Money fund yields were flat over the past week; they're now finished digesting the Federal Reserve's May 2nd 25 basis point rate hike. Our Crane 100 Money Fund Index (7-Day Yield) was unchanged at 4.91% in the week ended Friday, 6/9, after increasing by 2 bps the week prior. Yields are up from 4.90% on May 31, 4.64% on April 30, 4.61% on March 31, 4.39% on Feb. 28, 4.15% on Jan. 31 and 4.05% on 12/31/22. They've increased from 3.59% on Nov. 30, from 2.88% on Oct. 31 and from 2.66% on Sept. 30. Just under half of money market fund assets now yield above the 5.0% level. The Crane Money Fund Average, which includes all taxable funds tracked by Crane Data (currently 694), shows a 7-day yield of 4.80%, up 1 bp in the week through Friday. Prime Inst MFs were up 1 bp at 4.98% in the latest week. Government Inst MFs rose by 1 bp to 4.89%. Treasury Inst MFs up 3 bps for the week at 4.84%. Treasury Retail MFs currently yield 4.62%, Government Retail MFs yield 4.58%, and Prime Retail MFs yield 4.82%, Tax-exempt MF 7-day yields were down 34 bps at 2.72%. According to Monday's Money Fund Intelligence Daily, with data as of Friday (6/9), just four money funds (out of 824 total) yields under 2.0%; 103 funds yield between 2.00% and 2.99% with $97.6 billion, or 1.7%; 30 funds yield between 3.00% and 3.99% ($25.0 billion, or 0.4%), 512 funds yield between 4.0% and 4.99% ($3.097 trillion, or 52.7%) and 175 funds now yield 5.0% or more ($2.653 trillion, or 45.2%). Our Brokerage Sweep Intelligence Index, an average of FDIC-insured cash options from major brokerages, was unchanged at 0.59% after rising 3 bps four weeks ago. The latest Brokerage Sweep Intelligence, with data as of June 9, shows that there were no changes over the past week. Just 3 of 11 major brokerages still offer rates of 0.01% for balances of $100K (and lower tiers). These include: E*Trade, Merrill Lynch and Morgan Stanley.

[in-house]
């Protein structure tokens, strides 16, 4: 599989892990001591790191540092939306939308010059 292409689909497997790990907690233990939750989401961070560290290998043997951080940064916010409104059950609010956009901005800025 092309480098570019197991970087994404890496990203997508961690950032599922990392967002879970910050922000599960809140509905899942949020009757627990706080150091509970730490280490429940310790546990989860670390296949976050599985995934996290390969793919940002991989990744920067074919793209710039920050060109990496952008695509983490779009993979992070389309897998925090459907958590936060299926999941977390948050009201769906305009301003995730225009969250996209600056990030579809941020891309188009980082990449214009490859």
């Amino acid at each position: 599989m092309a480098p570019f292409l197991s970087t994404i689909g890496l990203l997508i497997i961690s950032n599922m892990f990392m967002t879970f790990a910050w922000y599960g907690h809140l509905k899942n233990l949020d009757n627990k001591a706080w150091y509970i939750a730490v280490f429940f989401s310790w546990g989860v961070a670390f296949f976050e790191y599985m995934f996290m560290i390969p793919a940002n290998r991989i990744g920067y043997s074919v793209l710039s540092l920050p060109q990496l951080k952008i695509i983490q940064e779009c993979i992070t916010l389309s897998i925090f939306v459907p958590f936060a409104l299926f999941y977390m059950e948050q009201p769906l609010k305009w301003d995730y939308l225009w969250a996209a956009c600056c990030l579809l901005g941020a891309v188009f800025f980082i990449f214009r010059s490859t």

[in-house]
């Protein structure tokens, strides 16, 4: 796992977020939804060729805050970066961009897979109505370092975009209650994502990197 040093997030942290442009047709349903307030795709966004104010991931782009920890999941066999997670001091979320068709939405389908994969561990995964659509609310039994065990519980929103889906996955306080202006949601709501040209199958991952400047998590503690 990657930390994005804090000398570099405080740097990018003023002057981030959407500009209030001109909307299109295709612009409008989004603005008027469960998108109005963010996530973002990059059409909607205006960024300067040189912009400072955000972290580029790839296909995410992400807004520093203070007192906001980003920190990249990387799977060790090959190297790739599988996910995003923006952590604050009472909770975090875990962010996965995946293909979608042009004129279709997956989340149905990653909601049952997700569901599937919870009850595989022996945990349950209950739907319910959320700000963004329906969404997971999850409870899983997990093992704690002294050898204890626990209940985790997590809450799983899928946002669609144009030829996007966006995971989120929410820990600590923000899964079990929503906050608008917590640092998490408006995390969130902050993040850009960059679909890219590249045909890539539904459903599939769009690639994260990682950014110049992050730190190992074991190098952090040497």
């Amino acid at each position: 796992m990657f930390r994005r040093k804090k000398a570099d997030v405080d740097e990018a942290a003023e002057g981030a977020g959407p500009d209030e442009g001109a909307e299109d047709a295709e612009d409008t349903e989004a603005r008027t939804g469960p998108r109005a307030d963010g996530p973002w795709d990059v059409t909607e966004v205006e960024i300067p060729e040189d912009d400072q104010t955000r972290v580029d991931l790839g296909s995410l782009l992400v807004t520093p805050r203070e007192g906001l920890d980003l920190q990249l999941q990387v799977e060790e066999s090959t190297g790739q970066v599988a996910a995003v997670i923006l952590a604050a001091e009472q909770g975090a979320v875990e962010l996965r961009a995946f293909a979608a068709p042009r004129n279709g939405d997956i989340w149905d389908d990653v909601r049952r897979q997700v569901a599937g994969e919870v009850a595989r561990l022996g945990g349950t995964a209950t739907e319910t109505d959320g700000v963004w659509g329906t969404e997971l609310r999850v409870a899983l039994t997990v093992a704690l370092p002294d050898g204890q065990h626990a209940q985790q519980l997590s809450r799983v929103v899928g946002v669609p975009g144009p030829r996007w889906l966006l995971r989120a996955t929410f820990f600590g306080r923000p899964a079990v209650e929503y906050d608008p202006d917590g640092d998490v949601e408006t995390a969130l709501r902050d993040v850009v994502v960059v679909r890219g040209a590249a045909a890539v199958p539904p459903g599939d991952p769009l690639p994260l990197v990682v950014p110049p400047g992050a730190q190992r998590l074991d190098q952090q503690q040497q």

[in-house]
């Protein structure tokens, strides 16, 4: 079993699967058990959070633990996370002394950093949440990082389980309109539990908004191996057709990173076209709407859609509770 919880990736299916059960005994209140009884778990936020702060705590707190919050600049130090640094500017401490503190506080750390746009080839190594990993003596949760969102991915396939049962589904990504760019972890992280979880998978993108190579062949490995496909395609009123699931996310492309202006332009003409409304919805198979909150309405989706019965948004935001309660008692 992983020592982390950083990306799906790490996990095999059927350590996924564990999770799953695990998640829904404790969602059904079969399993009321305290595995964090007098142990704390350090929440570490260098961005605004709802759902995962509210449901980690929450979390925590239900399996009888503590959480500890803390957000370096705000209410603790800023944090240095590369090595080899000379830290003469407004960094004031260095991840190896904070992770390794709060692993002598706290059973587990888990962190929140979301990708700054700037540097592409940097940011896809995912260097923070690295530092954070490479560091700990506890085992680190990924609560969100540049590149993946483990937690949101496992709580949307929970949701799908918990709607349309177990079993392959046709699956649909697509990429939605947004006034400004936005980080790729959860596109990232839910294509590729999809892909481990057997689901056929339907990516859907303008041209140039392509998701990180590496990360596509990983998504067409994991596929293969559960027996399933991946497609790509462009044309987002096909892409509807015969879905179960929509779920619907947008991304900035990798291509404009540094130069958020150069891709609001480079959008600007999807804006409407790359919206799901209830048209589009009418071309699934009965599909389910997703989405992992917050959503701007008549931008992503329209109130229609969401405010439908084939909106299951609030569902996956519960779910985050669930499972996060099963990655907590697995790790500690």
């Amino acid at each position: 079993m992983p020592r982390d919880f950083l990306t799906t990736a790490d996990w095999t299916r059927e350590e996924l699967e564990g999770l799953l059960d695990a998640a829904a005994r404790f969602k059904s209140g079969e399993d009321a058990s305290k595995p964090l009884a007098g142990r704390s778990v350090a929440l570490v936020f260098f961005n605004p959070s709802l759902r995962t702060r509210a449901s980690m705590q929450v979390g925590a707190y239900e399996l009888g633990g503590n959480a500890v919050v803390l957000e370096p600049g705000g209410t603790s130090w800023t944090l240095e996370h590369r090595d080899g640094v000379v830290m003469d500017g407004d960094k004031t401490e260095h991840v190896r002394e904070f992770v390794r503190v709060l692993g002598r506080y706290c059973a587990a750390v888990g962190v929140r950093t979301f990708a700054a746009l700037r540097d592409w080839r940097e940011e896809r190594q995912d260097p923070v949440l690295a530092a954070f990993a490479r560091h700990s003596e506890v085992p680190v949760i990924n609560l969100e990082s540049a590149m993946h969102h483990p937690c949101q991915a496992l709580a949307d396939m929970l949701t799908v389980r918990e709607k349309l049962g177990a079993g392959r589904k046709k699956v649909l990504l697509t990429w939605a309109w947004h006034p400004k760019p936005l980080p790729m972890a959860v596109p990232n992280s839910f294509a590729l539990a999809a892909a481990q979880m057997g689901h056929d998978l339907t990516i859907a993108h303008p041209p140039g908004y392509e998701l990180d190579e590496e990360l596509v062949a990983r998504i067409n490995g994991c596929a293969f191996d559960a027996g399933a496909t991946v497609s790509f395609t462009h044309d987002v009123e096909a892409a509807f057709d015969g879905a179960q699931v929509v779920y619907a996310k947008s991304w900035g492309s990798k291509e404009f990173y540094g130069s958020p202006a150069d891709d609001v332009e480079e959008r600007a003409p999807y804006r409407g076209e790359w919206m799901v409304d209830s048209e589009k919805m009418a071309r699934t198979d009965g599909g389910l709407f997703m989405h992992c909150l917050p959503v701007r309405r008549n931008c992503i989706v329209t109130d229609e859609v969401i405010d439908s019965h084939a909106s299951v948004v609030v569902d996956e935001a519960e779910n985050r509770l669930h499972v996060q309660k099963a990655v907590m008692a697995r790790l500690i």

The Federal Deposit Insurance Corporation recently published its latest "FDIC Quarterly Banking Profile," which says "The net interest margin (NIM) of 3.31 percent was 7 basis points lower than the prior quarter as the average cost of deposits rose more than the average yield on loans. The NIM was 77 basis points higher than the year-ago quarter and, despite the quarterly decline, above the pre-pandemic average of 3.25 percent. The average cost of deposits increased 43 basis points from the prior quarter to 1.42 percent. The increase in the average cost of deposits was slightly lower than the 46 basis-point increase reported in the prior quarter but higher than the 34 basis-point increase in third quarter 2022. The average cost of deposits increased for all Quarterly Banking Profile (QBP) asset size groups relative to the previous quarter." It explains, "Total deposits declined $472.1 billion (2.5 percent) between fourth quarter 2022 and first quarter 2023. The quarterly decline is the largest reduction reported in the QBP since data collection began in 1984. This was the fourth consecutive quarter that the industry reported lower levels of total deposits. A reduction in estimated uninsured deposits (down $663.3 billion, or 8.3 percent) was the primary driver of the quarterly decline. Estimated insured deposits continued to increase (up $255.1 billion, or 2.5 percent) during the quarter. The decline in total deposits in first quarter 2023 was offset by increased wholesale funding (up $661.0 billion, or 14.4 percent) from the previous quarter. Wholesale funding as a percentage of total assets rose from 19.5 percent in fourth quarter 2022 to 22.2 percent in first quarter 2023." Under "Aggregate Condition and income Data, All FDIC-Insured Institutions," the quarterly shows deposits at $18.742 trillion for Q1'23, $19.215 trillion for Q4'22 and $19.932 trillion for Q1'22, an annual decline of -6.0%. The "Insurance Fund Balances and Selected Indicators" table shows estimated insured deposits Q1'23 at $10.481 trillion, Q4'22 showed $10.224 trillion, and Q1'22 showed $10.169T. Uninsured deposits as of Q1'23 was $7.391, Q4'22 $8.058T and Q1'22 was $8.704, a -15.1% change over the past year. See the press release, "FDIC-Insured Institutions Reported Net Income of $79.8 Billion in First Quarter 2023" and FDIC Chairman Martin Gruenberg's comments. See also, The Wall Street Journal's, "Online Banks Are Winning the Deposit War."